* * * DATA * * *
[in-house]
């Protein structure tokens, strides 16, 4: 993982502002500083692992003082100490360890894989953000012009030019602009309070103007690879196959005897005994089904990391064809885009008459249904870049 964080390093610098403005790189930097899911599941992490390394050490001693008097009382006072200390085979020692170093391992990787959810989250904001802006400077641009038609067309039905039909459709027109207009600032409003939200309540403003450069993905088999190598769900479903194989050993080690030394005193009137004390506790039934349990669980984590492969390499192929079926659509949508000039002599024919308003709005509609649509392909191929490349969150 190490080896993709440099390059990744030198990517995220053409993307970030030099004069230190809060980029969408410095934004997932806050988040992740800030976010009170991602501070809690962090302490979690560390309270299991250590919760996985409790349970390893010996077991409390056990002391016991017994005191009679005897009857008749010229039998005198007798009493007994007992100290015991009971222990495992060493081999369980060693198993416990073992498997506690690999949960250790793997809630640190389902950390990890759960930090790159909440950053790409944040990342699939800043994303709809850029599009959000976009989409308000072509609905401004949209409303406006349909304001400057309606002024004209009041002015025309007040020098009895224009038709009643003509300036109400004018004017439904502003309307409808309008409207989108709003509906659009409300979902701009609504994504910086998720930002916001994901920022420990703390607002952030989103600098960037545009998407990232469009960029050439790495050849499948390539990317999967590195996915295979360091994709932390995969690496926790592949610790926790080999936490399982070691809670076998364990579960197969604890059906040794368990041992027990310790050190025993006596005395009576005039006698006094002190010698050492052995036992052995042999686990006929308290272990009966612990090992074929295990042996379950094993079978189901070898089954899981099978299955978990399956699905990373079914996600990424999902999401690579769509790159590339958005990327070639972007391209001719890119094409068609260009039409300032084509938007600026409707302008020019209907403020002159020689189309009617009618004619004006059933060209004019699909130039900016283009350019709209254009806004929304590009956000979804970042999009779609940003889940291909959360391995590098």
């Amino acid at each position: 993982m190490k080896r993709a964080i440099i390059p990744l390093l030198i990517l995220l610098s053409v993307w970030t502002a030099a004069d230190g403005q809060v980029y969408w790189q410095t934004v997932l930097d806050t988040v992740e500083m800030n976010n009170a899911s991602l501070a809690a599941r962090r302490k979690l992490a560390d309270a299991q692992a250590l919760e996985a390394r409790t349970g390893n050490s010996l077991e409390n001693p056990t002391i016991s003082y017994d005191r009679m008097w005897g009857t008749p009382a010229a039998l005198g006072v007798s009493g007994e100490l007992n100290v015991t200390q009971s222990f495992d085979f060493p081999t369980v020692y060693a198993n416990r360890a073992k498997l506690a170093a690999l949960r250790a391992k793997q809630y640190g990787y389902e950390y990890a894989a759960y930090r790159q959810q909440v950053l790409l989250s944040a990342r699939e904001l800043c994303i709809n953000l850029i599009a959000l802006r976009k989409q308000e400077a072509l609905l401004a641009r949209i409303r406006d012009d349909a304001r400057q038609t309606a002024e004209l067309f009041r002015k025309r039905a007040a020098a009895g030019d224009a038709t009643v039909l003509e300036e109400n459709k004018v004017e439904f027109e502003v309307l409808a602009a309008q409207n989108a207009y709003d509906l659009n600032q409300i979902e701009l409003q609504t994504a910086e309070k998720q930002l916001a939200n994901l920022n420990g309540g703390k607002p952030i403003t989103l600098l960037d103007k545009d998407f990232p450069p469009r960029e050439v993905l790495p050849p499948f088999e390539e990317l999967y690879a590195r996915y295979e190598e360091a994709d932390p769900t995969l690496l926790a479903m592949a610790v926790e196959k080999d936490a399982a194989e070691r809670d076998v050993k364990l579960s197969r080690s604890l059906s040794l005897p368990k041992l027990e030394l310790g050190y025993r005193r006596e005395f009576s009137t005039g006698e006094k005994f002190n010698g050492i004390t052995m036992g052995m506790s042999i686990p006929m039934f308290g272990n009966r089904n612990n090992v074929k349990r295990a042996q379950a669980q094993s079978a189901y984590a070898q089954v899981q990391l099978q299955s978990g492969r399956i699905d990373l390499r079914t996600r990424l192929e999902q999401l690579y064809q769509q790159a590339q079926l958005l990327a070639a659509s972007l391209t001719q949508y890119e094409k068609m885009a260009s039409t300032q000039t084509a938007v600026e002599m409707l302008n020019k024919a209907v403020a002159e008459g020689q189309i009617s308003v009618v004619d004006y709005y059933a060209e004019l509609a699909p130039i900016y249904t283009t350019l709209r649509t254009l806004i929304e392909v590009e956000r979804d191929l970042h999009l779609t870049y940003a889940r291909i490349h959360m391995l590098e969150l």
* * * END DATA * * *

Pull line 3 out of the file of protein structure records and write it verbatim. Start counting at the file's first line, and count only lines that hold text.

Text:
């Amino acid at each position: 993982m190490k080896r993709a964080i440099i390059p990744l390093l030198i990517l995220l610098s053409v993307w970030t502002a030099a004069d230190g403005q809060v980029y969408w790189q410095t934004v997932l930097d806050t988040v992740e500083m800030n976010n009170a899911s991602l501070a809690a599941r962090r302490k979690l992490a560390d309270a299991q692992a250590l919760e996985a390394r409790t349970g390893n050490s010996l077991e409390n001693p056990t002391i016991s003082y017994d005191r009679m008097w005897g009857t008749p009382a010229a039998l005198g006072v007798s009493g007994e100490l007992n100290v015991t200390q009971s222990f495992d085979f060493p081999t369980v020692y060693a198993n416990r360890a073992k498997l506690a170093a690999l949960r250790a391992k793997q809630y640190g990787y389902e950390y990890a894989a759960y930090r790159q959810q909440v950053l790409l989250s944040a990342r699939e904001l800043c994303i709809n953000l850029i599009a959000l802006r976009k989409q308000e400077a072509l609905l401004a641009r949209i409303r406006d012009d349909a304001r400057q038609t309606a002024e004209l067309f009041r002015k025309r039905a007040a020098a009895g030019d224009a038709t009643v039909l003509e300036e109400n459709k004018v004017e439904f027109e502003v309307l409808a602009a309008q409207n989108a207009y709003d509906l659009n600032q409300i979902e701009l409003q609504t994504a910086e309070k998720q930002l916001a939200n994901l920022n420990g309540g703390k607002p952030i403003t989103l600098l960037d103007k545009d998407f990232p450069p469009r960029e050439v993905l790495p050849p499948f088999e390539e990317l999967y690879a590195r996915y295979e190598e360091a994709d932390p769900t995969l690496l926790a479903m592949a610790v926790e196959k080999d936490a399982a194989e070691r809670d076998v050993k364990l579960s197969r080690s604890l059906s040794l005897p368990k041992l027990e030394l310790g050190y025993r005193r006596e005395f009576s009137t005039g006698e006094k005994f002190n010698g050492i004390t052995m036992g052995m506790s042999i686990p006929m039934f308290g272990n009966r089904n612990n090992v074929k349990r295990a042996q379950a669980q094993s079978a189901y984590a070898q089954v899981q990391l099978q299955s978990g492969r399956i699905d990373l390499r079914t996600r990424l192929e999902q999401l690579y064809q769509q790159a590339q079926l958005l990327a070639a659509s972007l391209t001719q949508y890119e094409k068609m885009a260009s039409t300032q000039t084509a938007v600026e002599m409707l302008n020019k024919a209907v403020a002159e008459g020689q189309i009617s308003v009618v004619d004006y709005y059933a060209e004019l509609a699909p130039i900016y249904t283009t350019l709209r649509t254009l806004i929304e392909v590009e956000r979804d191929l970042h999009l779609t870049y940003a889940r291909i490349h959360m391995l590098e969150l």